Russia revisited | The Velvet Café

thereturnLet’s play a game. I say: “Russian movie”.

What’s the first image that comes into your mind?

I bet it’s not something sparkly, fun and colourful. While I don’t doubt that Russia gets their fair share of rom-coms and musicals, it’s not our first association.

When I think of Russian movies, I see greyish landscapes that God forgot, deserted towns with houses in decay. If you spot any people at all in the image, they have stone faces, frozen after years of suffering under oppression and poverty. Everything is swept into a blanket of sadness and vague existential ruminations. Somewhere under all those layers of stone and ice you sense a hidden, pounding heart, longing to be let out from the prison.

It’s a miserable image, but also somehow beautiful. Few can beat the Russians when it comes to the nuances of grey or the intensity of melancholia.

Confirming prejudices
Andrei Zvyagintsev’s debut film The Return from 2003 confirms rather than challenges my prejudices. It’s pretty much exactly what I expect Russian movies to be: serious, with a strong emphasis on black, white and grey (even if it strictly speaking is a colour movie), rather quiet and raising existential and psychological issues. It doesn’t bounce. It walks slowly towards a darkening horizon.

It IS a stereotype, but actually stereotypes aren’t necessarily evil, not if you’re attracted to them, which I am in this case.

The story goes like this: two boys grow up without their father. One day he returns out of the blue after twelve years of absence. We never get to learn much about his background, what he’s been up to or why he is returning, but he appears to be good at survival, hardened by life itself. The father takes his two sons along on a fishing tour for a few days. It doesn’t take long before it stands clear that he’s is at loss of how to approach his children, being abusive, stern and unloving. The boys try to handle this as best they can, but the conflicts appear soon enough and they keep growing throughout the movie, while one of the brothers get more and more miserable.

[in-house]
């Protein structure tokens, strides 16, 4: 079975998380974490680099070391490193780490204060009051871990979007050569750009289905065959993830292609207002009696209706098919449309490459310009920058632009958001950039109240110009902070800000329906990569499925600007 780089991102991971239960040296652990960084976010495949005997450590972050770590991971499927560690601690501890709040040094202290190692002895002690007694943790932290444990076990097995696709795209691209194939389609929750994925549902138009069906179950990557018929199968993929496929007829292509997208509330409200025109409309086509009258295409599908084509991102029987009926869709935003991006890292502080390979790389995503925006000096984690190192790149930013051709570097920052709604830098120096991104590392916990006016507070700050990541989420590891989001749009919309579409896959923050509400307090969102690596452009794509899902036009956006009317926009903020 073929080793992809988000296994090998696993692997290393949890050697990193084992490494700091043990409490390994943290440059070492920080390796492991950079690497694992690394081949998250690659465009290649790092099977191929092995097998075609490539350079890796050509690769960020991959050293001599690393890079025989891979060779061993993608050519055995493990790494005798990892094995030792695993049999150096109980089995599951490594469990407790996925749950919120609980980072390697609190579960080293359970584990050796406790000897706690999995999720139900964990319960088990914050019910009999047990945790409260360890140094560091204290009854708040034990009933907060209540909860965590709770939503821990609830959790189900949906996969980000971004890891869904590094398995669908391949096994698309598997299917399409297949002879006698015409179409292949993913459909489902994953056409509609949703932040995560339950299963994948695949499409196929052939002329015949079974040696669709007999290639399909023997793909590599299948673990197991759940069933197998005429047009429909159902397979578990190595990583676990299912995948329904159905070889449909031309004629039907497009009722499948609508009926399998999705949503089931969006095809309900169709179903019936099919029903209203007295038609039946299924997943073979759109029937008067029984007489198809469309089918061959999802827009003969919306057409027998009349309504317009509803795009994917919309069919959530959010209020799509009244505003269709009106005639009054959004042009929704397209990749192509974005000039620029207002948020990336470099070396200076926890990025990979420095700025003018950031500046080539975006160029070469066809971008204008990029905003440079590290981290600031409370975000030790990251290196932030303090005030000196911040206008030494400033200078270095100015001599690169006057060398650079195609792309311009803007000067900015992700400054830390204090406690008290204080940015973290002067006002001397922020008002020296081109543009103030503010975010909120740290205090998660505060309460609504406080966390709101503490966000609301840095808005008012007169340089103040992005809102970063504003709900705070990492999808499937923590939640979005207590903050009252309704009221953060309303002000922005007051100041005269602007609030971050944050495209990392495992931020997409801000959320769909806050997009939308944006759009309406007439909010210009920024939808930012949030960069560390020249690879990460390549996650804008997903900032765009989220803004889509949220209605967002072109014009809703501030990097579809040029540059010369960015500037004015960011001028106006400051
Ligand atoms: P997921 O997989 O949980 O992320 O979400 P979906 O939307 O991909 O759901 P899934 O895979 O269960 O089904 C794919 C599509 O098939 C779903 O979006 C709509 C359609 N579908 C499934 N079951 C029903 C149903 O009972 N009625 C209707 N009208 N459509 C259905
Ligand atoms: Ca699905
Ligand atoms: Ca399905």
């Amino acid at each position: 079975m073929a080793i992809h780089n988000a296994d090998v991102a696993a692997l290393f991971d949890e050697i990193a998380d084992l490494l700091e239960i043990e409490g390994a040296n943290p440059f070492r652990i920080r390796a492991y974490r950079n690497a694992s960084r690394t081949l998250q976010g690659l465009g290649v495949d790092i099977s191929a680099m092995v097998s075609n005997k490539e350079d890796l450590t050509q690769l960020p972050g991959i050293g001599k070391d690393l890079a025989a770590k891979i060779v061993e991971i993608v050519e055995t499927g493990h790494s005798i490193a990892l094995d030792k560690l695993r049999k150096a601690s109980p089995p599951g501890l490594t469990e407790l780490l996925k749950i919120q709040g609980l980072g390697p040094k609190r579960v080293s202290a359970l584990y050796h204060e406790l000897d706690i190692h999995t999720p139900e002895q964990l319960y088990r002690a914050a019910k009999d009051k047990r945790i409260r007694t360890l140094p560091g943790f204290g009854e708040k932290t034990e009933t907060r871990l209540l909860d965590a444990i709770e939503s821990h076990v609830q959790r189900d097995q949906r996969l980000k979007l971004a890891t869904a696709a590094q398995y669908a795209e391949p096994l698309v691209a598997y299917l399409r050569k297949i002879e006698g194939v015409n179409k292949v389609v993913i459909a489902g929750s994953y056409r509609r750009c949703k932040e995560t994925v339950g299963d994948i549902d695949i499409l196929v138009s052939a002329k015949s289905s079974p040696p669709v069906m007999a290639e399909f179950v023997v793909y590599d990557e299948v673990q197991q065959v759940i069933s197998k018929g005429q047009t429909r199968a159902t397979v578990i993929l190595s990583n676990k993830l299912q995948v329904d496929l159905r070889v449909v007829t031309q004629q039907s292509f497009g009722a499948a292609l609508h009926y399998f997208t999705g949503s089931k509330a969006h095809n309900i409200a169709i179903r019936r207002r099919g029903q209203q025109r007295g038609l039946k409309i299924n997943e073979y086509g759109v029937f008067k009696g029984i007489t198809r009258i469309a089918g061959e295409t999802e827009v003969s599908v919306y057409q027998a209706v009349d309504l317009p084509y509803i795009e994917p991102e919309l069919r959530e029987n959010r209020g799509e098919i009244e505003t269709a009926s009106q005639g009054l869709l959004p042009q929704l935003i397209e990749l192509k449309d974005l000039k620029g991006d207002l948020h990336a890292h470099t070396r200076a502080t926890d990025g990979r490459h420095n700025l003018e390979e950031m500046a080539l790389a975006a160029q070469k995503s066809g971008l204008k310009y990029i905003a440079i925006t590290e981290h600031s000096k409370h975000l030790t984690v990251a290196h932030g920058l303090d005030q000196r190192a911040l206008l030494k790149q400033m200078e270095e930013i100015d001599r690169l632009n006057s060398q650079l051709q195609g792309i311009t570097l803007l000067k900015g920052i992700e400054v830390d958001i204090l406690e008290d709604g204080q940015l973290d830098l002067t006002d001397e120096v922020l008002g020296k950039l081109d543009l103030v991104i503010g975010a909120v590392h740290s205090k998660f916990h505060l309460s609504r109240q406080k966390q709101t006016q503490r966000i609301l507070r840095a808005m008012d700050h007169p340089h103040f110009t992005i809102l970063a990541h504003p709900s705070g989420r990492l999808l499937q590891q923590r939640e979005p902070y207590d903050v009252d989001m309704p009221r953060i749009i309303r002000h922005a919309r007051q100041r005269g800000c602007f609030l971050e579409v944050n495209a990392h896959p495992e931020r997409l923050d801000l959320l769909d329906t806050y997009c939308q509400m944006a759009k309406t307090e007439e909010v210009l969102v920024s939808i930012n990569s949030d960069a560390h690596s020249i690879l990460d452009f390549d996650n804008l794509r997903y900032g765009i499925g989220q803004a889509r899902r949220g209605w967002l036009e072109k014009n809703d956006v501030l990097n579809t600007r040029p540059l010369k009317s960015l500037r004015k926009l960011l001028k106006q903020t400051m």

At a budget of below 500 000 dollars, this movie is amazing, with an exquisite cinematography and remarkable acting.

Stripped down from anything excessive such as background story and explanations, it leaves a lot open to interpretations. For instance I’m pretty sure there must have been a religious theme. Why else would the family share a meal that unquestionably is the last supper, sharing bread and wine before the male members head out for their journey? But as for the rest of the biblical references, I have no idea of what to make of them. The father certainly doesn’t resemble the slightest to Christ; if anything he’s the opposite.

Coming of age story
I didn’t watch this movie through any allegory grid – religious or political. I watched a coming of age story. I watched a movie about grief for a father who isn’t there, not even when he’s returned physically, a father who-  if he loves his children, which I suppose he’d claim he does if asked about it – is completely unable to express it. I watched a story about the bonds and boundaries between brothers.

I can’t remember last time I watched a Russian movie. It must have been Tarkovsky in the mid 80s. The Return reminded me about their beauty and quality.

No pun intended – it’s about time I return.

The Return (Vozvrashchenie, Andrei Zvyagintsev, RU, 2003) My rating: 4,5/5

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